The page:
# Get components stream Y,Cb and Cr in photoshop

Is there a way to get the component images corresponding Y, Cb, Cr in photoshop. I just need to combine them in layers to see how they form the original image.

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I don't believe so -- about the closest Photoshop supports would be CIE L*a*b* (aka CIELAB) color space. From a mathematical viewpoint, the numbers you get with them don't match up at all1, but to simply look at it and get an idea of how those channels combine into a picture, it's probably close enough.

To get to this, you'd start by going to `image | mode` and selecting "Lab Color". Then to view the individual channels, go to `Window | Channels`, and you can click the "eyeball" next to each channel to make that channel visible or not.

1In CIELAB, the color space is treated as a cylinder. The three numbers define a coordinate as the distance along the cylinder from bottom to top, an angle of rotation around the cylinder, and the distance out from the center of the cylinder.

In YCrCb, the color space is treated as a cube. The Y coordinate defines the distance long the cube from top to bottom (almost identical to the L coordinate in CIELAB). Cr and Cb, however, define distances along the x and y coordinates of a plane at that height in the cube. This makes the numbers quite a bit different, even though the channels are otherwise roughly similar in nature.

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First thing to show up in Google was a link to a Gimp plugin called "Decompose". You'll probably see an equivalent for Photoshop. They have a corresponding recompose as well.

In general, there are two concepts to keep in mind: Image "Mode" and Layers. The Image "Mode" has to do with whether the layers of your color image are split into RGB, Grayscale (one layer), CMYK, or YCbCr. The first step you need to do is to change your picture's mode if necessary.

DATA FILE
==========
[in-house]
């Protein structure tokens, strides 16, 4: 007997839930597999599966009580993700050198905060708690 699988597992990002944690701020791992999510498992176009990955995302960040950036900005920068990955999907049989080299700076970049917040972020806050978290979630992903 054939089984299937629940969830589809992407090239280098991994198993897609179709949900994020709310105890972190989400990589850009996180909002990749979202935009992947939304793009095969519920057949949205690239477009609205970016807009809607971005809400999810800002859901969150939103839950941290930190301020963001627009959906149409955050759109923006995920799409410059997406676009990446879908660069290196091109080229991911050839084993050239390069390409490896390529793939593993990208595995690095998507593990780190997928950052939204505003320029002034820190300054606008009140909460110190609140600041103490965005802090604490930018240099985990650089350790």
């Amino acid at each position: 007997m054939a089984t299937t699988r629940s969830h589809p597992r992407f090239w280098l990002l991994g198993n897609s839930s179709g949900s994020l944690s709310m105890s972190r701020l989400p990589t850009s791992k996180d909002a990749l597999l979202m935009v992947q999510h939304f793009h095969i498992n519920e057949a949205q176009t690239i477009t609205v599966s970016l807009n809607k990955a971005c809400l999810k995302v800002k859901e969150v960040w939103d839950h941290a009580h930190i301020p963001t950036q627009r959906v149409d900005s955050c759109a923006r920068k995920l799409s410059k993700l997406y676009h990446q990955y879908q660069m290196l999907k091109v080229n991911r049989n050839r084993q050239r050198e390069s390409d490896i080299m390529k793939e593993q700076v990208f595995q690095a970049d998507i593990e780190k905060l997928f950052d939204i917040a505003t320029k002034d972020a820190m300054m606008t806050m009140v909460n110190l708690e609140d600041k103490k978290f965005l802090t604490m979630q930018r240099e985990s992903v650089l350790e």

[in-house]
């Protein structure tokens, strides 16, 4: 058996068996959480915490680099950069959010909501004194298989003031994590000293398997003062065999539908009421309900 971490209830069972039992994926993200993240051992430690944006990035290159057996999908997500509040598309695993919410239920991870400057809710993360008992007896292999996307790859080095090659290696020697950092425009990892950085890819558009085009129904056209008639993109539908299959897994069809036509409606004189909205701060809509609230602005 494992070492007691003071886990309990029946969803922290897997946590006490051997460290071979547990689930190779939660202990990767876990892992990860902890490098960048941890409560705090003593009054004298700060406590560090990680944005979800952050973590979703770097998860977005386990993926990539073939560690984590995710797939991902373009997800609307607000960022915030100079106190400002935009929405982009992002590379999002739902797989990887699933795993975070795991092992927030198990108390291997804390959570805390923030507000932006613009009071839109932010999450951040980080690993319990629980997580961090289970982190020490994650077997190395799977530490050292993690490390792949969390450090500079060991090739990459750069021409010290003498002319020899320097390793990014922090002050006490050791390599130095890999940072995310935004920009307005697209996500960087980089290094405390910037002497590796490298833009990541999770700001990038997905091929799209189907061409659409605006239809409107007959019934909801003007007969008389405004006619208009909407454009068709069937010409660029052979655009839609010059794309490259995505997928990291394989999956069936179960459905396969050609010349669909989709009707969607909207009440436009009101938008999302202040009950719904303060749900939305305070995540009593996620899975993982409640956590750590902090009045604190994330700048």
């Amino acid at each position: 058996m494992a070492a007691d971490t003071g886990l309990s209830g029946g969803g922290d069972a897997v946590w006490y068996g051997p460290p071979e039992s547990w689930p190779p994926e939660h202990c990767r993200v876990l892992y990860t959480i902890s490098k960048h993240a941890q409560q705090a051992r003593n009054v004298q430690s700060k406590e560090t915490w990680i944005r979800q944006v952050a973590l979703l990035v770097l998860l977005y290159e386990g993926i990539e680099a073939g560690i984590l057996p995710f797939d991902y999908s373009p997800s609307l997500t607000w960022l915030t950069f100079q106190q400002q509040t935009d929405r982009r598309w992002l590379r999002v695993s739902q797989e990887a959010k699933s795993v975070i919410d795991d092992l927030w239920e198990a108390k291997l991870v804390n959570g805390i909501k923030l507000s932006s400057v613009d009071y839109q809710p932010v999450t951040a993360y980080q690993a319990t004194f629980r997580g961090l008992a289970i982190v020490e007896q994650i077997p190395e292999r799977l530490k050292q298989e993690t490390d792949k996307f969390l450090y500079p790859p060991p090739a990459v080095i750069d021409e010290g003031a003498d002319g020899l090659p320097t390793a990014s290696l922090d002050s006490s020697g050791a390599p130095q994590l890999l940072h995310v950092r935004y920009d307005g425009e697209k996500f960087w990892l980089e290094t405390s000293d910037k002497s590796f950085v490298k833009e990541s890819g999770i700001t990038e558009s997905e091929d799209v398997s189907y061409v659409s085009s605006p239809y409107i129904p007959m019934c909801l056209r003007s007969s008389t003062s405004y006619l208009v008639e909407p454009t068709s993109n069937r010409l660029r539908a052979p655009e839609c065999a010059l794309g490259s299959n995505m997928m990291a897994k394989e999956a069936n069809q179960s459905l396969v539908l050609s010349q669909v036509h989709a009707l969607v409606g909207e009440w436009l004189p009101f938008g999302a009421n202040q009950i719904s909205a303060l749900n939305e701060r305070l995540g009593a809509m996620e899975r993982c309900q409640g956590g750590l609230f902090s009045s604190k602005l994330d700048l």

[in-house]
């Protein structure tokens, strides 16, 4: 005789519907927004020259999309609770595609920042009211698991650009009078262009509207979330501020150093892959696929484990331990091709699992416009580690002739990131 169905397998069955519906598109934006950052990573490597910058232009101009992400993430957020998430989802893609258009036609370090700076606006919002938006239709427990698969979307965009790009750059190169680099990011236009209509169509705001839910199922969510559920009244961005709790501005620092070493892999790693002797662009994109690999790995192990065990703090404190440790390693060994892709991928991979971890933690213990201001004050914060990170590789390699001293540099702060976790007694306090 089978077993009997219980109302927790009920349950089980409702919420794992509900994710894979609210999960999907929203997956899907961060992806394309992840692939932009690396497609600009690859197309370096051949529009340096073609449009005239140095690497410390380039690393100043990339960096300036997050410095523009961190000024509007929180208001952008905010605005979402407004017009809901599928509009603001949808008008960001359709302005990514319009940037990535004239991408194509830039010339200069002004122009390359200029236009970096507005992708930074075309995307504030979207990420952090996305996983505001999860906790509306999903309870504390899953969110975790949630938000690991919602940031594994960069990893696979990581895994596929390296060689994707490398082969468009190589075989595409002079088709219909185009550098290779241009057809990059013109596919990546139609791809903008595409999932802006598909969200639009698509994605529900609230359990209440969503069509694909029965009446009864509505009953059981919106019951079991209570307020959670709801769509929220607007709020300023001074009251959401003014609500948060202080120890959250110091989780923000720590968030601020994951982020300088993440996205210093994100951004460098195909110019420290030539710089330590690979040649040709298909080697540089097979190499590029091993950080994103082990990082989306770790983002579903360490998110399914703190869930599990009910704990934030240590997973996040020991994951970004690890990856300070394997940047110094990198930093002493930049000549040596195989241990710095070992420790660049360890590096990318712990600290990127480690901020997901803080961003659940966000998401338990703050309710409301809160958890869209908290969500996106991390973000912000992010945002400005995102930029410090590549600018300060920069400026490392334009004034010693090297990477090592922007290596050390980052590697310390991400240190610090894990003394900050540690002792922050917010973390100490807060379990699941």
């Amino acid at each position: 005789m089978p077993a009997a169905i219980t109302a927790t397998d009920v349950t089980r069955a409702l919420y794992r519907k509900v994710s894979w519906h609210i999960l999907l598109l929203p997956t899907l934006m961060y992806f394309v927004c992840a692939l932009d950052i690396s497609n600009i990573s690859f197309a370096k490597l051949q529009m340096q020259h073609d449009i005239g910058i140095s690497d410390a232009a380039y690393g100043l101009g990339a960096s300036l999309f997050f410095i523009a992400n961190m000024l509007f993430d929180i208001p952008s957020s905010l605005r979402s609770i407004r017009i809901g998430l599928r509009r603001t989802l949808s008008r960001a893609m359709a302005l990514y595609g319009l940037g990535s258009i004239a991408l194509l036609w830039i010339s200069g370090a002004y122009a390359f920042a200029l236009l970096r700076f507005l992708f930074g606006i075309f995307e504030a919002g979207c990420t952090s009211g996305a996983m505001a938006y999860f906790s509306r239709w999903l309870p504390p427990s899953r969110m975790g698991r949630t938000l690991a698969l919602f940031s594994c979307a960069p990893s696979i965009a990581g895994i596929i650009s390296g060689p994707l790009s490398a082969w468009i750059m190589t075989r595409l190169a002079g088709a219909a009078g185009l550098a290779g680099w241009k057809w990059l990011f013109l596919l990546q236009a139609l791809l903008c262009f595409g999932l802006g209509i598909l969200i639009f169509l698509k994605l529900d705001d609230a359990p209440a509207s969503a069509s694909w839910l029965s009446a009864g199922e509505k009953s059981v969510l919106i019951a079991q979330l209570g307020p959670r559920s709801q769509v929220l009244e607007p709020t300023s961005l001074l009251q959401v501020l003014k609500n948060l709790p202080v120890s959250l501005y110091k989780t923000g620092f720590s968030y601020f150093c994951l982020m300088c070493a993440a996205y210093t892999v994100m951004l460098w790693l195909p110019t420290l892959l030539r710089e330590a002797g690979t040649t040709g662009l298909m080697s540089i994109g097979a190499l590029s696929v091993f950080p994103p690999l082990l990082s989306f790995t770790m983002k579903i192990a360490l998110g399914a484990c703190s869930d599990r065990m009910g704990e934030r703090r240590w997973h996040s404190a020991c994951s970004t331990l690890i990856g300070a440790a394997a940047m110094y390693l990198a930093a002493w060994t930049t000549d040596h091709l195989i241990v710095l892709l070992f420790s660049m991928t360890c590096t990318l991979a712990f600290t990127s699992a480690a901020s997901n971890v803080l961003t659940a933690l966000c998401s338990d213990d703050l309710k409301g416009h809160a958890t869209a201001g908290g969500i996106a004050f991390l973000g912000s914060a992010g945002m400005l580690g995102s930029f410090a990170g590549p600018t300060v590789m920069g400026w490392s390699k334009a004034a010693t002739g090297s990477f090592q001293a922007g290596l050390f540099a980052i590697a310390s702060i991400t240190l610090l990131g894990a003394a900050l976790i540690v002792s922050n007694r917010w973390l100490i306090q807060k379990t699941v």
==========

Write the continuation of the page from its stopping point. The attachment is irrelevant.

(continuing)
After that, go to the Layers control panel and you will see three tabs. You want the "Channels" tab. That will have one channel per component with the slightly different look due to the way the channel is interpreted. For example, you may find you get better results by applying curves to only the Y (luminance) channel.

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That's built-in to Gimp, not a plugin. (It may have been a plugin several versions ago.) – mattdm Feb 7 '11 at 14:12
It's a standard plugin that gets installed with the application. In programming terms, it's techinically a plugin. – Berin Loritsch Feb 7 '11 at 15:06
Why so it is. In modern Gimp, it doesn't show up under filters, which I guess I still have associated with plug-ins in my mind even though I shouldn't. (It's on the Colors menu.) – mattdm Feb 7 '11 at 19:38